I'm Backing Britain

Buy British was launched in November 1931 campaign with which the British government during the Great Depression in 1929 trying to achieve the balance of payments equilibrium again, without having to immediately resort to protectionist import duties. The campaign was led by the Empire Marketing Board. She took advantage of previously developed advertising techniques and techniques of public relations and sat on voluntary support by third parties. Were offered the prospect of a trade balance equilibrium, a stable British currency (pounds sterling ) and others.

The campaign had only limited and temporary effects, although it was technically efficient.


At the end of the 19th century also in other European countries began the industrialization, they tried in the UK, to make it through the signing of imported goods supposedly inferior products (for example, imitation products ) recognizable. The British trademark law of 23 August 1887 ( Merchandise Marks Act 1887) before wrote that on goods the country of origin is clearly indicated. This should to exclude the recognition of imported goods - especially those from the continent - allow, their quality was generally considered bad. 1891, the " Madrid Agreement Concerning the Repression of False Indications of Source on Goods " was agreed. Many other states take over all these labeling requirements.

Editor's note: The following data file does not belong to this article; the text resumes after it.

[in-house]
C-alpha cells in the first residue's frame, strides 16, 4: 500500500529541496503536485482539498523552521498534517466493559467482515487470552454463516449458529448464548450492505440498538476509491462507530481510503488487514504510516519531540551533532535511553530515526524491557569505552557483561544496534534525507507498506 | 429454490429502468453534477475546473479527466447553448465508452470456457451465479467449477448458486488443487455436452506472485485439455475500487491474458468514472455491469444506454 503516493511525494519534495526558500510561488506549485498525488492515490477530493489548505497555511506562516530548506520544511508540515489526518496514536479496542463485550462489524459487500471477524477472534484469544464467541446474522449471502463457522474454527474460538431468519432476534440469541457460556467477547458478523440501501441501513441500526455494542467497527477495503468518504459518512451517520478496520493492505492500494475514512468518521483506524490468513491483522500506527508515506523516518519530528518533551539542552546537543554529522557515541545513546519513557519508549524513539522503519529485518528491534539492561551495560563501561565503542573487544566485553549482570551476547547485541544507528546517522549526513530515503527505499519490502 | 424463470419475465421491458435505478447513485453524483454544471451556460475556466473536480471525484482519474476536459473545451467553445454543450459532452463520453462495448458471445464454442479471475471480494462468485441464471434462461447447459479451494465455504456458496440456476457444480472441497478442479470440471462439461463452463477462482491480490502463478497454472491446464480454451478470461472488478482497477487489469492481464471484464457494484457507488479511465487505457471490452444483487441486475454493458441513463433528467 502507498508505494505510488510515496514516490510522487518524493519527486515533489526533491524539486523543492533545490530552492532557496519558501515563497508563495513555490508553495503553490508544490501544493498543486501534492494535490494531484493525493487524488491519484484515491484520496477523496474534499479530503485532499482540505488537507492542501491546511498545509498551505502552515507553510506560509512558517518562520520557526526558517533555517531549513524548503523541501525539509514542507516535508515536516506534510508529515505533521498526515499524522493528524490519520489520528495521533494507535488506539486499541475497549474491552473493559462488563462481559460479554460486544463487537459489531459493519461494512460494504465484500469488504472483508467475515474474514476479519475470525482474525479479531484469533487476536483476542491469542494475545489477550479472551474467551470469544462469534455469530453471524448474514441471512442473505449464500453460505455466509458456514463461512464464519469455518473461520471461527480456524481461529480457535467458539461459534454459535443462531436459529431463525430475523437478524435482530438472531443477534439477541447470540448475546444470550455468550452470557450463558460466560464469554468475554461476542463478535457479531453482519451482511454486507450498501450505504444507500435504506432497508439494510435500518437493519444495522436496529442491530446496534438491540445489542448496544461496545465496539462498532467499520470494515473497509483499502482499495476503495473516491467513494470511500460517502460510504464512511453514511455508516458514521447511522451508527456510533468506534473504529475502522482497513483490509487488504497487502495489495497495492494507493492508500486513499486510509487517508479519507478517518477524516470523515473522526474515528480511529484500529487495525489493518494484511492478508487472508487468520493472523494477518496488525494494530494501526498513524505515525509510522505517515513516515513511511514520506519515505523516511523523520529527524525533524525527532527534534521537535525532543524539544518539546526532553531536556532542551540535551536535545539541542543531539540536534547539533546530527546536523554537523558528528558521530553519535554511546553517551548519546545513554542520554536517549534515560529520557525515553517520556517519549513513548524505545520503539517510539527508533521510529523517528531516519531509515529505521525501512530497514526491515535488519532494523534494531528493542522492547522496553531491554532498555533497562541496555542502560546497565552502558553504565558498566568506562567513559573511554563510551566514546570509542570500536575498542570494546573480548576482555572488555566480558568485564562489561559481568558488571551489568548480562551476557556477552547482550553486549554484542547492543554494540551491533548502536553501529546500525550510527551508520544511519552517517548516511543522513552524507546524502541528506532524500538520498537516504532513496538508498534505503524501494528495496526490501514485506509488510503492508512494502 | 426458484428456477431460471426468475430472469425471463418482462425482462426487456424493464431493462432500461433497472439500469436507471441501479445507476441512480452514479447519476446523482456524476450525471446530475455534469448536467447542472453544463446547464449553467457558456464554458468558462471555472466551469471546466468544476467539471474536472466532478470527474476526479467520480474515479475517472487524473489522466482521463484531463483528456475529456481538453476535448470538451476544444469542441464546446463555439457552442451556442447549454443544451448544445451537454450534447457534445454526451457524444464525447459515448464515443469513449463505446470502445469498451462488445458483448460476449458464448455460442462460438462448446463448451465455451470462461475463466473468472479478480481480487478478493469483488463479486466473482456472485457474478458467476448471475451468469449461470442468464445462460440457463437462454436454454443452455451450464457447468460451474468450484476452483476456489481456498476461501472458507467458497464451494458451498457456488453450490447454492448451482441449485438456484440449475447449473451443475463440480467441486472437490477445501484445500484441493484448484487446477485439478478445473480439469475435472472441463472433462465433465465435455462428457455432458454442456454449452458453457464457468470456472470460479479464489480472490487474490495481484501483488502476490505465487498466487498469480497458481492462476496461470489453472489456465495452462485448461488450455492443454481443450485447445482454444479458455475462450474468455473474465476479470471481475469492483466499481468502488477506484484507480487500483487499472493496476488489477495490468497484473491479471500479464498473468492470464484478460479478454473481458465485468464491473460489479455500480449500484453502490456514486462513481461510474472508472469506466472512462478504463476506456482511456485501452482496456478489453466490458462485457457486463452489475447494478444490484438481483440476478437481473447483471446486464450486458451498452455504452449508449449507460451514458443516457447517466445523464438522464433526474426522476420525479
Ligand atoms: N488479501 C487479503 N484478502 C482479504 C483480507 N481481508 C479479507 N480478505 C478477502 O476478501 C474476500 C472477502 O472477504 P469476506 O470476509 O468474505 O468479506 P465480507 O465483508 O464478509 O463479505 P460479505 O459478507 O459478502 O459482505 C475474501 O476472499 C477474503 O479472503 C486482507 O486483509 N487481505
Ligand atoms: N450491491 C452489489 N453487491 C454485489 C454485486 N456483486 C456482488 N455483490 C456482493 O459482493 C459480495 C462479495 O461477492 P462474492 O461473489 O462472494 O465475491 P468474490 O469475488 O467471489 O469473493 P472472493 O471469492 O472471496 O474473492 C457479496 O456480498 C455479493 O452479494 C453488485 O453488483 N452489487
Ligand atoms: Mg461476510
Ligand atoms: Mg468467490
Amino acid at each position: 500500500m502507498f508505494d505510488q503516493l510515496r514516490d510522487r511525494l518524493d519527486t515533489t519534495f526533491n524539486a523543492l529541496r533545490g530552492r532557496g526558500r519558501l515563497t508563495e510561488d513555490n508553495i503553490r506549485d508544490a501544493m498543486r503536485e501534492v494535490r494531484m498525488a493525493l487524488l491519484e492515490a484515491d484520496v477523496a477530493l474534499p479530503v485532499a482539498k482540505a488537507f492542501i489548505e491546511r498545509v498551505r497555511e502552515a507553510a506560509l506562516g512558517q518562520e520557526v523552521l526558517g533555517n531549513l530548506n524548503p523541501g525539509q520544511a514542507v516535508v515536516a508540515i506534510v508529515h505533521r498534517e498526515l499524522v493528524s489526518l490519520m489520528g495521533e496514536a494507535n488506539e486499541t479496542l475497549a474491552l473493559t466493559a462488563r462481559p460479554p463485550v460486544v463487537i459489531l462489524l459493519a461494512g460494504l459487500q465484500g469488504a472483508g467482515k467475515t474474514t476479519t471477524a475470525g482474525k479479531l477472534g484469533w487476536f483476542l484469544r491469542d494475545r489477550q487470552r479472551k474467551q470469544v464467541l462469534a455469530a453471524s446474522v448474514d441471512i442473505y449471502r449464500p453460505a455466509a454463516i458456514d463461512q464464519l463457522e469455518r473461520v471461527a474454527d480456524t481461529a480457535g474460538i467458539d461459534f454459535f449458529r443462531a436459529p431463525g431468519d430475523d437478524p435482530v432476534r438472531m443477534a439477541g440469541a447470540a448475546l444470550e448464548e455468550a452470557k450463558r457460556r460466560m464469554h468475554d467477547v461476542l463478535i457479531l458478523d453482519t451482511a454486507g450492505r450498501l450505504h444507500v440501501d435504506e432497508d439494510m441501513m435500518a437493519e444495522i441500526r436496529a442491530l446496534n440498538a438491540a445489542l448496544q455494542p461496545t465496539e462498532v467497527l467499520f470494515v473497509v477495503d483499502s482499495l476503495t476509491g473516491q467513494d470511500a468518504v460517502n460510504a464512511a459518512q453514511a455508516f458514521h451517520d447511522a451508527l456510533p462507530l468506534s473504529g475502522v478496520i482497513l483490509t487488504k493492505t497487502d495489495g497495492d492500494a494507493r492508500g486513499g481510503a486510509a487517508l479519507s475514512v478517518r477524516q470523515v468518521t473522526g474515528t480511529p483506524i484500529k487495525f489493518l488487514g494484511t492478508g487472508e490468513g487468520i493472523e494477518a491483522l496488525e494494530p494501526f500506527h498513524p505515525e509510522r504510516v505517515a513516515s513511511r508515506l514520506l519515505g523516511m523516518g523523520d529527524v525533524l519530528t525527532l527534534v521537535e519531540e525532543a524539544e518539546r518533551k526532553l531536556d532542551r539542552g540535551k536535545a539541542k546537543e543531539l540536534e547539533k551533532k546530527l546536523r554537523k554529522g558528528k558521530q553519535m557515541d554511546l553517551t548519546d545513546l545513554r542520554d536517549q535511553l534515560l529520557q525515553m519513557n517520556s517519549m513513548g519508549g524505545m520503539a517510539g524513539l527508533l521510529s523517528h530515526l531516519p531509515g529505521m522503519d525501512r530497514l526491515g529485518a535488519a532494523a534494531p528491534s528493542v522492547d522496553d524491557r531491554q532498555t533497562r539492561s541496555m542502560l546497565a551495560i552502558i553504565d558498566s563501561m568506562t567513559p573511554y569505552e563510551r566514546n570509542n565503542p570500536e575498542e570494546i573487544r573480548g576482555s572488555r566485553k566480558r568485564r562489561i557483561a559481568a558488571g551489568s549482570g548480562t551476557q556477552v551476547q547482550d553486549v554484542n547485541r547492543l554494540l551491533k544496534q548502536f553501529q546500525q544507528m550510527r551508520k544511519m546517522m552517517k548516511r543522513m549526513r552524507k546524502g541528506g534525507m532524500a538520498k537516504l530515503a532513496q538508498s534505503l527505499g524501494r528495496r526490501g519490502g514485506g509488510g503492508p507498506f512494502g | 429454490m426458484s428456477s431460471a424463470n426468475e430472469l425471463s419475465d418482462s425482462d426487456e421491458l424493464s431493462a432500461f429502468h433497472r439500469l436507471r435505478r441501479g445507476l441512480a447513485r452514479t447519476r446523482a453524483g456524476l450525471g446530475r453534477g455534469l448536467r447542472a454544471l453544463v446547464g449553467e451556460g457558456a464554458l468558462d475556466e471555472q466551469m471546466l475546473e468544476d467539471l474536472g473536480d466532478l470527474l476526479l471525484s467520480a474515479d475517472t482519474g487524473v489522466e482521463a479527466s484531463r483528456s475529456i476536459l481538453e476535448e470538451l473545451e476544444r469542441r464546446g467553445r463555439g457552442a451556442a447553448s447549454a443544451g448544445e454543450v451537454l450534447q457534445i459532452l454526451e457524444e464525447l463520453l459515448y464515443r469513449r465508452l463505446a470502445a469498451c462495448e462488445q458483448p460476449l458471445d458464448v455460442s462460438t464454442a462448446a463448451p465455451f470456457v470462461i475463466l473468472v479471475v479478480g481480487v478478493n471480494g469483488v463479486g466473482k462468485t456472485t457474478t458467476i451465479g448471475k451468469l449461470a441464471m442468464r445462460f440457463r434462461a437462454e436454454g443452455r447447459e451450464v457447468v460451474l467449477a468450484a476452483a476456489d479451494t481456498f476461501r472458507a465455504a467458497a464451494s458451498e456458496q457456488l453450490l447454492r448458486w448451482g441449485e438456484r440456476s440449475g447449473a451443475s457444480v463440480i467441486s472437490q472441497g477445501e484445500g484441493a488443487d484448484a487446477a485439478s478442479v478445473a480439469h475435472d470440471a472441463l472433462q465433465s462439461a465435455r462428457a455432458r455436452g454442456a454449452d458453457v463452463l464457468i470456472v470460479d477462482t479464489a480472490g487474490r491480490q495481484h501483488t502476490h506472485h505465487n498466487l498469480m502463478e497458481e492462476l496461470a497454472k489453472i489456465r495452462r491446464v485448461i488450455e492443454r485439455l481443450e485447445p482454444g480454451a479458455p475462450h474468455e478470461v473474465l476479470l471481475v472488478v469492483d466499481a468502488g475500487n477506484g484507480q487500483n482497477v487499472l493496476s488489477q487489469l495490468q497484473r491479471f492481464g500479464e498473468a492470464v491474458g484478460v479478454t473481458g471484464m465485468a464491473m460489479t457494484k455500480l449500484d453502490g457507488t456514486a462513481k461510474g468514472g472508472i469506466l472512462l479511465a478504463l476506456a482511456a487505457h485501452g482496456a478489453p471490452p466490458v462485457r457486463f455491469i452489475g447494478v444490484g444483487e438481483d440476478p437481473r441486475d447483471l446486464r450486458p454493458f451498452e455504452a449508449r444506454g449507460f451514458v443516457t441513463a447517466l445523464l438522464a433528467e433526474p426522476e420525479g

The labeling requirement also existed after the First World War on. "Made in Germany" seemed increasingly like a seal of quality; the negative imaginary goods marking the opposite effect of the intended.


In 1968 there was a brief patriotic campaign called I'm Backing Britain. She began spontaneously when five Surbiton secretaries in the London borough began voluntary and unpaid work a day half hour longer and others demanded that do the same. This was a huge echo and was within a week a nationwide social movement ( ' movement '). The unions were skeptical. Some suspected the campaign, working hours surreptitiously to lengthen and helping to conceal inefficiency in management.

After a few months it became apparent that the campaign neither implications for individual companies nor the economy had generally; interest waned; Disappointment and anger were spreading themselves. The campaign is known in the UK to this day and is considered an example of a failed attempt to improve the prospects and opportunities of the British economy.

As part of I'm Backing Britain Robert Maxwell tried in 1968 to launch a ' Buy British! ' Campaign.